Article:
The first half of the program contained a mix of arias and orchestral overtures.  Hvorostovsky is clearly more comfortable in the Russian repertory, and Aleko’s lament from Rachmaninov’Aleko and an aria from Rubinstein’s Demon remain signature works, combining loving sensitivity with drama.  His singing style may be less suited for German and Italian repertory, at least for tonight’s selections, since his voice can sound somewhat bitter and not subtle in those languages, and this undermined the portrayal in Wolfram’s Ode to the Evening Star from Wagner’Tannhäuser and in another aria that sounded (I’ll guess) like it came from Bellini’Puritani.  It worked better for Escamillo’s bullfighting aria from Bizet’Carmen, as Hvorostovsky ostentatiously made his appearance in the middle of the orchestral introduction, and then gave a swashbuckling portrayal quite appropriate for the scene (this may also have worked better since French is already an ugly enough language, and a biting Russian baritone will not make that worse).

The orchestra mostly kept pace, under the baton of the Armenian-American conductor Constantine Orbelian, but Orbelian does not have the same control that the orchestra’s music director Eduard Topchjan has.  Topchjan is perhaps the only one to make this orchestra sound good.  Tonight, they reverted down several levels, missing notes and entrances, and failing to allow natural phrasing in the music to flow, making the performance somewhat disjointed.  When Hvorostovsky sang, they thankfully stayed in the background (with some glaring exceptions).  When performing the overtures to Verdi’NabuccoGlinka’s  Ruslan i Lyudmila, Bizet’s Carmen, they just served to keep the audience entertained while Hvorostovsky took a breather.  Likewise for a Khachaturian dance in the concert’s second half.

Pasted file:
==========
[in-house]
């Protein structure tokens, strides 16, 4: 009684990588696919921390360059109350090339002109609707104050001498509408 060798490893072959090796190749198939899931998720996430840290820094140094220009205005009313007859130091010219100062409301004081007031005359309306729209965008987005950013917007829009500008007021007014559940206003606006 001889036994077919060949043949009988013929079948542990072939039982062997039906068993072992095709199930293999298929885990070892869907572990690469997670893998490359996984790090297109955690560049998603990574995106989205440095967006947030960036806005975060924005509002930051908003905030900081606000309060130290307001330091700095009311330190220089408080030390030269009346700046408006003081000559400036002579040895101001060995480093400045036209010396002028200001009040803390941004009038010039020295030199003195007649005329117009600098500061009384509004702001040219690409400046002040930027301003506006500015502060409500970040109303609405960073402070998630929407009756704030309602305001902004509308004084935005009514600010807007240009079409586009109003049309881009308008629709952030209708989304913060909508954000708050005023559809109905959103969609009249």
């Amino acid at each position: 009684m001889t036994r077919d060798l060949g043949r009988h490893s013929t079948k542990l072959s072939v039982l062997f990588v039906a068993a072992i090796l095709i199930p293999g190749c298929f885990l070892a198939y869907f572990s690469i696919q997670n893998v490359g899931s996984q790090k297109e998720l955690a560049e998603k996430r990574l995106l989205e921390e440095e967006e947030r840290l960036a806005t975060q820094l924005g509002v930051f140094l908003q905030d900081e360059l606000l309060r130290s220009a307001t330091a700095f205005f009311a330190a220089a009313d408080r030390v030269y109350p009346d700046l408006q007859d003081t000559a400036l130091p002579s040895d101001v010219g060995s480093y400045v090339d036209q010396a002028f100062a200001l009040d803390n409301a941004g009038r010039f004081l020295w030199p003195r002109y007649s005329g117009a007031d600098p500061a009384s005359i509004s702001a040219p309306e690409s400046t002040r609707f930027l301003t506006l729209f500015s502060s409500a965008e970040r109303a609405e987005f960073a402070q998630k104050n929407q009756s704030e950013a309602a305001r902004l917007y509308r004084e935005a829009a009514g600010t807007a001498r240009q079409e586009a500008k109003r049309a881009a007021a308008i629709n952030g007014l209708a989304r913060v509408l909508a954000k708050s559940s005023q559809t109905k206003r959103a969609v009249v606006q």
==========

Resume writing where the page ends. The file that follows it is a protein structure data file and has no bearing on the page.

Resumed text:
When I worked in Russia, someone told me that someone famous (unfortunately, I forget who) once quipped that if the Russians have ever done anything cultured, they learned it from the Jews, the Armenians, or the Georgians.  The second half of the concert seemed designed to prove that no matter how well they have been trained, Russians remain tasteless underneath.  I suppose Hvorostovsky selects his own programs, so I will blame him.  His selections in the second half converted the hall into a Russian nightclub, but with the accompaniment scored for full orchestra to ensure it could become as tacky as possible.  He sang a string of Russian-language songs by Russian and Armenian composers (according to the flier: Pakhmutova, Dunayevsky, Babzhanian, and Konstanin Orbelian – the last being the uncle of the conductor and who came on stage personally to accompany Hvorostovsky and the orchestra on a miked piano, and whose music is as cheesy as it was when I last suffered through it in 2011).  Hvorostovsky used a microphone for these songs (he correctly did not use one in the first half of the program).  Why someone with his voice needed amplification is a mystery, but it just made the sound more seedy and defeated the point of paying to hear him sing live.  His gold chain glittered under his half-unbuttoned shiny black shirt.